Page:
“Mindfulness” is not only a buzzword in the media, I realize it’s one in my office as well. I reference it constantly and try to incorporate it into my work and personal life consistently. Of course the emphasis there is on the word “try”. It doesn’t necessarily come naturally, and it certainly doesn’t come every day. So I decided to create an opportunity to be mindful, and figured I would share my experience.
As a parent (of a two year-old and a one year-old), I often find myself caught in a whirlwind of attempted ‘clean-up’. In my mind, it only makes sense for every new mess – crumbs, toys, books, clothes – to be cleared before the next one is made.
If you’re a parent yourself, or have even momentarily been in the presence of a child, you are undoubtedly laughing. I don’t blame you.
I am a parent, and I am a psychotherapist. I recognize that my illogical and unproductive response to this situation is the product of anxiety; a grasping for the reins in a rodeo – child-rearing – in which I often feel a lack of control. I get that. But sometimes, when spaghetti strands are flying, tears are falling, mile-high block towers are being knocked down, and my husband and I find ourselves locked in a shared, silent daze, I forget. I stop being present and get transfixed in a quest for neatness and order – a visual indication that the inmates aren’t running the asylum, but that my husband and I do indeed have some authority. I desperately want to clean up.
And yet of course I also want my children to have good – no, great – lives. I want them to have fun, to experiment, to learn, and to explore. I want them to have a childhood.
I want them to play with Play-Doh.
So they do. And I play with it too, talking to them about what I used to make with it when I was their ages. They love Play-Doh. Who doesn’t?
I can’t believe I never noticed how much of a mess it makes. It stains clothing, it inevitably dissipates into minuscule, brightly colored sticky crumbs, and even if you designate a space (the kitchen table, the one with the plastic placemats on top of an oil rag tablecloth, just in case!) where it should be kept, you will find it everywhere. It is my undoing.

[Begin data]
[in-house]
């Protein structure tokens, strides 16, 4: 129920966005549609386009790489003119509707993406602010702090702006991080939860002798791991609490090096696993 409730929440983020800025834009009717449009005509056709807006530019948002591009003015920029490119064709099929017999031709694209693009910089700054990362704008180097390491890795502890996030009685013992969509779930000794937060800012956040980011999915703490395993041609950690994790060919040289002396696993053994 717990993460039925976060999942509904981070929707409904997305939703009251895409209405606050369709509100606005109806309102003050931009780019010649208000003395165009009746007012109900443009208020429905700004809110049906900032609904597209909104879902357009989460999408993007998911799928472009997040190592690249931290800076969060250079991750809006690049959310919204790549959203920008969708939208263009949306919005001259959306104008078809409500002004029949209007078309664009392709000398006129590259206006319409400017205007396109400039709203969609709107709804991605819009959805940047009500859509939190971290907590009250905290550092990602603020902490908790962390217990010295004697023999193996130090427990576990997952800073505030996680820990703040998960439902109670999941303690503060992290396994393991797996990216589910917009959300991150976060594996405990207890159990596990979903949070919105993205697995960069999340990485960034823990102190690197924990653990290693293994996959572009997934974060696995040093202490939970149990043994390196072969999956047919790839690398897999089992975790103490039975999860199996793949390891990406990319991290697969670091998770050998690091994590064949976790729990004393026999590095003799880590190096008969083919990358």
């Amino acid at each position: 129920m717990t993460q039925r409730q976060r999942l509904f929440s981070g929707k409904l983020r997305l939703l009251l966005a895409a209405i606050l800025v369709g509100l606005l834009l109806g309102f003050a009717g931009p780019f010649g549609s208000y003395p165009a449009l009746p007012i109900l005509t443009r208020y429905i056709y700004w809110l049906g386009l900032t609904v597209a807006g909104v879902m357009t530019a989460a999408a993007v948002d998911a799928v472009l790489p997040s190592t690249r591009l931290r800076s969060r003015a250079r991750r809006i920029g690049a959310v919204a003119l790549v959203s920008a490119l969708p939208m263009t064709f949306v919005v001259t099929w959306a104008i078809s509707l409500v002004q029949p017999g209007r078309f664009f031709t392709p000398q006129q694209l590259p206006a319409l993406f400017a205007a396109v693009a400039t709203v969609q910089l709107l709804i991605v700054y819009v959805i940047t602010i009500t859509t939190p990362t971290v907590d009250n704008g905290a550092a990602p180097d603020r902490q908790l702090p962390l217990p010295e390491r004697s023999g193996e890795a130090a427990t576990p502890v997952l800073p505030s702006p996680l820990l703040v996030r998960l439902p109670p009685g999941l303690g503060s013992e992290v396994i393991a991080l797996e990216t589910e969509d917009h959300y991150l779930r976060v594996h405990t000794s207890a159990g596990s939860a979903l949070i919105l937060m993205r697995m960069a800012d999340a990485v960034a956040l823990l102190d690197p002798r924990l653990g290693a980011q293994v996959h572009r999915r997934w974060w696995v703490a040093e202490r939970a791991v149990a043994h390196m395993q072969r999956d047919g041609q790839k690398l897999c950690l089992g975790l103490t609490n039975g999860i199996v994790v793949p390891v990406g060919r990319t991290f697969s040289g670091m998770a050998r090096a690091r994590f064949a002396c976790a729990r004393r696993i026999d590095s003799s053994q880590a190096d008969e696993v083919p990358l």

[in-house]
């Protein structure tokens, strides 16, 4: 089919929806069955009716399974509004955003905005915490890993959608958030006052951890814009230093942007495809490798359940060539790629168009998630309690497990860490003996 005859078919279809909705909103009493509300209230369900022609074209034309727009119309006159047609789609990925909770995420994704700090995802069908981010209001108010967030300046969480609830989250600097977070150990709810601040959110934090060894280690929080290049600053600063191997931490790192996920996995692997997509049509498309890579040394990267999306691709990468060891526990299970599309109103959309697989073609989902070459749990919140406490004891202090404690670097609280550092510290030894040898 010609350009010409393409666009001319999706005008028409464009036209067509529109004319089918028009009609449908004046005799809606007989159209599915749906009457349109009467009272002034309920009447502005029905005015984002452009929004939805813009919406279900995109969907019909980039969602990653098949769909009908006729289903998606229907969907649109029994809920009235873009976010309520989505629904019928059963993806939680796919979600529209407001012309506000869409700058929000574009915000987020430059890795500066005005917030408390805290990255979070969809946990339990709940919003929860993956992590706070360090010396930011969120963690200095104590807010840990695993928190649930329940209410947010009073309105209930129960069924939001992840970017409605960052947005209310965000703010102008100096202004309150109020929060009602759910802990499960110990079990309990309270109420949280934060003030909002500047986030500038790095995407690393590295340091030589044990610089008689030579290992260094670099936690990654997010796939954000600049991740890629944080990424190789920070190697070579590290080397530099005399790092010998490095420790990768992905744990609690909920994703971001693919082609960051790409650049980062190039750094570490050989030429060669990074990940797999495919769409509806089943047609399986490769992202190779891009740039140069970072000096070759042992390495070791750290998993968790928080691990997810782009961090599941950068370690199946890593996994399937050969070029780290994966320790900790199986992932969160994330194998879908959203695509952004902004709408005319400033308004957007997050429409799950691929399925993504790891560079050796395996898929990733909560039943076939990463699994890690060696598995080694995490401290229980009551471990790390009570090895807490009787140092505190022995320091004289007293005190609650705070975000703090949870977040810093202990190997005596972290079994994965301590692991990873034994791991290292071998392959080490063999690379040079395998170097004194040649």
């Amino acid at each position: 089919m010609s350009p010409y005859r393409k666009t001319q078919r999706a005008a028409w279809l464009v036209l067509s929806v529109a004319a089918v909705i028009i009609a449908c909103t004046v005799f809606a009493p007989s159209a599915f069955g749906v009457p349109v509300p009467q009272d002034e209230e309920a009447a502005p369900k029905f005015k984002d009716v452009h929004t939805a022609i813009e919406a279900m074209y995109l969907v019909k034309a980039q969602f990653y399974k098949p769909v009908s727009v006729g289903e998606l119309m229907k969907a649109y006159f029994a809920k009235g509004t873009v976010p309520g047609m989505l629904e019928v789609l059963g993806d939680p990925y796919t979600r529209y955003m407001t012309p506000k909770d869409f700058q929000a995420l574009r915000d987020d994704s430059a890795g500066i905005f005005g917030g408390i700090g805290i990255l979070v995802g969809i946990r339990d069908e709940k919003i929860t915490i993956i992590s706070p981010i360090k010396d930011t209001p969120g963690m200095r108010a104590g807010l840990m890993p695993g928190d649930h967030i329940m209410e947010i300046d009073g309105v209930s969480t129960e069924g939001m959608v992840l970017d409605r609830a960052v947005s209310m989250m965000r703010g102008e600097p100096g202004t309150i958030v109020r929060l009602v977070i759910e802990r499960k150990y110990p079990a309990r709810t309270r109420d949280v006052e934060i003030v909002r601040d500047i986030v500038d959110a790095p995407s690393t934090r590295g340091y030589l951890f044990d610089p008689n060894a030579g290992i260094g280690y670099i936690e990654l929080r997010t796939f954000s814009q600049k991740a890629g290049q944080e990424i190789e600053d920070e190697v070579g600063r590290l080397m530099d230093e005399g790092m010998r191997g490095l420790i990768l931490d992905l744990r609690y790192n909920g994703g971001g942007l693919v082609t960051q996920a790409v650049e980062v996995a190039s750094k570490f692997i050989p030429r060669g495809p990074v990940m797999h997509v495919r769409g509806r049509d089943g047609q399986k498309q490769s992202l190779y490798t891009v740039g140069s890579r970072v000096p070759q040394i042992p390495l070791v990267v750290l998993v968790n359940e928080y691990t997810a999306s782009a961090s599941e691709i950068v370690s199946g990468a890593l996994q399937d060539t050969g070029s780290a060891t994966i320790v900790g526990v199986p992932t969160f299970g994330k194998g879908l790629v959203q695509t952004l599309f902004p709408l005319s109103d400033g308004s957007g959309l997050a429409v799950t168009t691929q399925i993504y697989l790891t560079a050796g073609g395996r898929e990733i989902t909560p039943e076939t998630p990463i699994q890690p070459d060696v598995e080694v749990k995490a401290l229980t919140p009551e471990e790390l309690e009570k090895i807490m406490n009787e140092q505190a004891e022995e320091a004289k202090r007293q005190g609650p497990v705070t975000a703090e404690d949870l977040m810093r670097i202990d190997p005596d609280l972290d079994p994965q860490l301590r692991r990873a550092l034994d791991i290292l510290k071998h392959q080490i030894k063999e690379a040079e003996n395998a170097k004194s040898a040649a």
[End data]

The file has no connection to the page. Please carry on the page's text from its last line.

So…I am opening up a can right now. I am going to play with Play-Doh mindfully. I figure it can’t be too big a leap to parenting more mindfully – being present when I parent – so here goes. Let the non-judgement begin!
Sigh. Okay, it’s cold. It’s really cold. And it smells so familiar – salty and undeniably of childhood. It is a little bit sticky, and certainly malleable. A thought of how it will end up in those minuscule crumbs crosses my mind…I let it pass and resume observation. A streak of pink amidst the blue – this batch has clearly gotten a tiny crumb of another batch in it. As I pull the Play-Doh into a long strand, the pink crumb stretches out against the blue. It looks like a shooting star across the night sky.
I check my breath. It’s quiet and easy, no trace of the deep inhale and exhale I exerted when I first opened the jar.
I turn to my ears. “This is probably the first and only time Play-Doh has ever heard silence”, I think to myself. In my imagination and memory, Play-Doh has always been accompanied by sound – lots of it. Squealing, talking, pounding, laughing, smashing.
I stop myself from crafting pronouncements about how I’m going to translate this moment of peace into reform of my cleanliness-craving ways. I did this exercise to have an experience, not to achieve an end result. And it worked.
And I enjoyed it.
And I will do it again.